A week ago I asked the poor bastards that follow me on Twitter for any good resources linking the history and philosophy of science with science fiction. I got some very good replies, which I am sharing here. Afterwards, I will spend a couple of paragraphs trying to explain a little more about why I am doing this, and what I am hoping to find by looking at HPS and SF together, as I have not seen this programme stated clearly elsewhere. (By the way, I’m going to be calling Science Fiction ‘SF’ as though I’m an authority. May my ignorance grate against you with its every use.)
Andrew Ball (@ehmst) got things rolling by pointing me in the direction of a series of book reviews/commentaries written by students at the University of Kent. Looking at authors including H.G.Wells, Margaret Atwood and William Golding, these short posts are actually the closest things I have found to what I want to read and write more of in the future. More on that to follow. Andrew (if I may?) then gave me the mother lode in the shape of Rebecca Onion (@rebeccaonion) and her yearly reading lists, which are populated by a large amount of SF. I could be kept happy and busy for a very long time just trying to follow in her footsteps – and will no doubt be using her choices as a guide – but I also want to wax lyrical (fart on and on) about what I think of the books and their wider significance. After a few minutes scouting about her large collection of writings though, it seems Rebecca (if I may?) has resisted that urge (though I’d love to read anything of hers on this that you know of).
As for myself, through a chance conversation with Ruth Quinn from the Stanley & Audrey Burton Gallery, I learnt of a blog written by people based at my very own Leeds. From the title alone, ‘SF Forward: Like-minded library types musing on all things science fictional‘, I could tell that they have exactly the same attitude to the topic as I do. Once I stop being so lazy, I might try and offer them some history under that ‘all things’. Finally, I also found The British Society for Literature and Science, which is clearly useful beyond words, and this book on ‘The History of Science Fiction‘ by Adam Roberts, which will be essential. However – and as with much of the above – it doesn’t really meld HPS and SF in the way I want.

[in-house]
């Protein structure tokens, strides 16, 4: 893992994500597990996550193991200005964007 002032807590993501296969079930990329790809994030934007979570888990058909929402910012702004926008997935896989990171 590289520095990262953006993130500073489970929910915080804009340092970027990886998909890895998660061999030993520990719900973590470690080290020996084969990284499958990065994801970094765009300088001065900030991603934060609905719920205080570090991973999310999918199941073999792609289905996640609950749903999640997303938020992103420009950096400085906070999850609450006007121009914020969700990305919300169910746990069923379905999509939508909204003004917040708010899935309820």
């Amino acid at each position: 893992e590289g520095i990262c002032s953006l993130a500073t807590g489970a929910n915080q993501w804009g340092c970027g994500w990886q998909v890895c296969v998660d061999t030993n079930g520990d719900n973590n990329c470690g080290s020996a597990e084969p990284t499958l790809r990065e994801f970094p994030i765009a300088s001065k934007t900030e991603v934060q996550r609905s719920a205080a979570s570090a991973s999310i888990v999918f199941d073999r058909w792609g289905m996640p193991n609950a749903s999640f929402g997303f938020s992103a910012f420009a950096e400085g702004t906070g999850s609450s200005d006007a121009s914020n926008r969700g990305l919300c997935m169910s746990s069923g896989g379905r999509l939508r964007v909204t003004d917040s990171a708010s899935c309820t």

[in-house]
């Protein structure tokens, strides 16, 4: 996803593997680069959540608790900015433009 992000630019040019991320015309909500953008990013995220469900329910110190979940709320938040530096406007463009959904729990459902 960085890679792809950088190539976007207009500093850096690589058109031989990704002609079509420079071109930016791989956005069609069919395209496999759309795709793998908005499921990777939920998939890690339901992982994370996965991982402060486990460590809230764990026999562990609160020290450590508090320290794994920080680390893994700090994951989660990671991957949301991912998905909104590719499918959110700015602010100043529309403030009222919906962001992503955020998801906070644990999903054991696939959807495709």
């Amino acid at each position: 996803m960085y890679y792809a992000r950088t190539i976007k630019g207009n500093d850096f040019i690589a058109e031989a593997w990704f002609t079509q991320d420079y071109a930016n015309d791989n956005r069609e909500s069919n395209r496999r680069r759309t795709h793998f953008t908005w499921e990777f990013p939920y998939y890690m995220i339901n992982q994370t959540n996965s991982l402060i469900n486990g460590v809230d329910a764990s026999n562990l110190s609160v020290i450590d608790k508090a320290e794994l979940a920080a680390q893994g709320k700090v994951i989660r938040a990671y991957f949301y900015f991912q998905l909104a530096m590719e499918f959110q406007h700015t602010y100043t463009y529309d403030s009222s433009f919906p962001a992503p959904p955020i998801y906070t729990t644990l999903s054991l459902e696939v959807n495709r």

This new strand to my blog has come about thanks to a number of influences. Firstly, my social life is increasingly losing out to work. This isn’t a cry for help! It’s simply a fact of the matter that I feel more and more guilty whenever I’m not doing work, or something that keeps that part of my brain stimulated. Increasing my diet of SF books is my way of stopping Jack from becoming a dull boy. Secondly, I’ve always been very jealous of scholars of English literature and literary history, who get to read fiction for work. I’m not blind to the skills that they have, and which I lack, when doing so, but balls to it, I’m going to give it a bash regardless. Thirdly, I found out China Mieville exists thanks to his comments on Steve Fuller’s ‘Humanity 2.0’, recorded here:
This made me want to read his books, and read them properly. That about covers ‘why now?’, read on for ‘what for?’
I’ve always enjoyed teaching those parts of HPS that bleed into literature. To give one charmlessly literal example, I love teaching part of a module at Leeds dedicated to vaccination and vampirism, in which we get to discuss C19th ideas about heredity, disease and social status, with numerous examples taken from literature. Similarly, as I have explained in a previous post ‘Sci-fi, Pornography and Comics‘ (which collects some very strange search terms, I can tell you) I love reading about the ways in which science has influenced literature; those scholars who already explore the territory between literature and science are a real inspiration to me. My instincts tell me there is something to be gained by a focus upon SF, even if this demarcation eventually proves too artificial. To give these general instincts a little more substance, here are the questions I want to be considering when reading SF in the future. I start with some of the more obvious ones, and hopefully get more interesting as I go on: